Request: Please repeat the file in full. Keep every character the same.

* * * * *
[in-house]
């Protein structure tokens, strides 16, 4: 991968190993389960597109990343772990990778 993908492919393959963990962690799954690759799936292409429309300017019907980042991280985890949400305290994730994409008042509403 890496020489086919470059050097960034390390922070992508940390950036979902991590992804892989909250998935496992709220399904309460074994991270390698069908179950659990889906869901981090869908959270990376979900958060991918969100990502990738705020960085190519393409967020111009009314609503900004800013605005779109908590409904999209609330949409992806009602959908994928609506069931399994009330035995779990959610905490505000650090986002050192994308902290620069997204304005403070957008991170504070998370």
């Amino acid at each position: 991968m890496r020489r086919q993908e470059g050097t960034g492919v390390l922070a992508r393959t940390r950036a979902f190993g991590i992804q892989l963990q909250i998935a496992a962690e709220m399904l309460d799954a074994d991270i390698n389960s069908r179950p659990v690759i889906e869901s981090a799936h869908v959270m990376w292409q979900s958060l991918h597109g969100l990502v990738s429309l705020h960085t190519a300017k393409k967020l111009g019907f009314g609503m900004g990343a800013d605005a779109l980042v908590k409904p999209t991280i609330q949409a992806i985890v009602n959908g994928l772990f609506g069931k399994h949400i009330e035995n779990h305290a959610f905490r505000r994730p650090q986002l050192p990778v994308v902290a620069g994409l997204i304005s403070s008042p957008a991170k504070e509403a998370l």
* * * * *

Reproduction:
[in-house]
């Protein structure tokens, strides 16, 4: 991968190993389960597109990343772990990778 993908492919393959963990962690799954690759799936292409429309300017019907980042991280985890949400305290994730994409008042509403 890496020489086919470059050097960034390390922070992508940390950036979902991590992804892989909250998935496992709220399904309460074994991270390698069908179950659990889906869901981090869908959270990376979900958060991918969100990502990738705020960085190519393409967020111009009314609503900004800013605005779109908590409904999209609330949409992806009602959908994928609506069931399994009330035995779990959610905490505000650090986002050192994308902290620069997204304005403070957008991170504070998370």
């Amino acid at each position: 991968m890496r020489r086919q993908e470059g050097t960034g492919v390390l922070a992508r393959t940390r950036a979902f190993g991590i992804q892989l963990q909250i998935a496992a962690e709220m399904l309460d799954a074994d991270i390698n389960s069908r179950p659990v690759i889906e869901s981090a799936h869908v959270m990376w292409q979900s958060l991918h597109g969100l990502v990738s429309l705020h960085t190519a300017k393409k967020l111009g019907f009314g609503m900004g990343a800013d605005a779109l980042v908590k409904p999209t991280i609330q949409a992806i985890v009602n959908g994928l772990f609506g069931k399994h949400i009330e035995n779990h305290a959610f905490r505000r994730p650090q986002l050192p990778v994308v902290a620069g994409l997204i304005s403070s008042p957008a991170k504070e509403a998370l």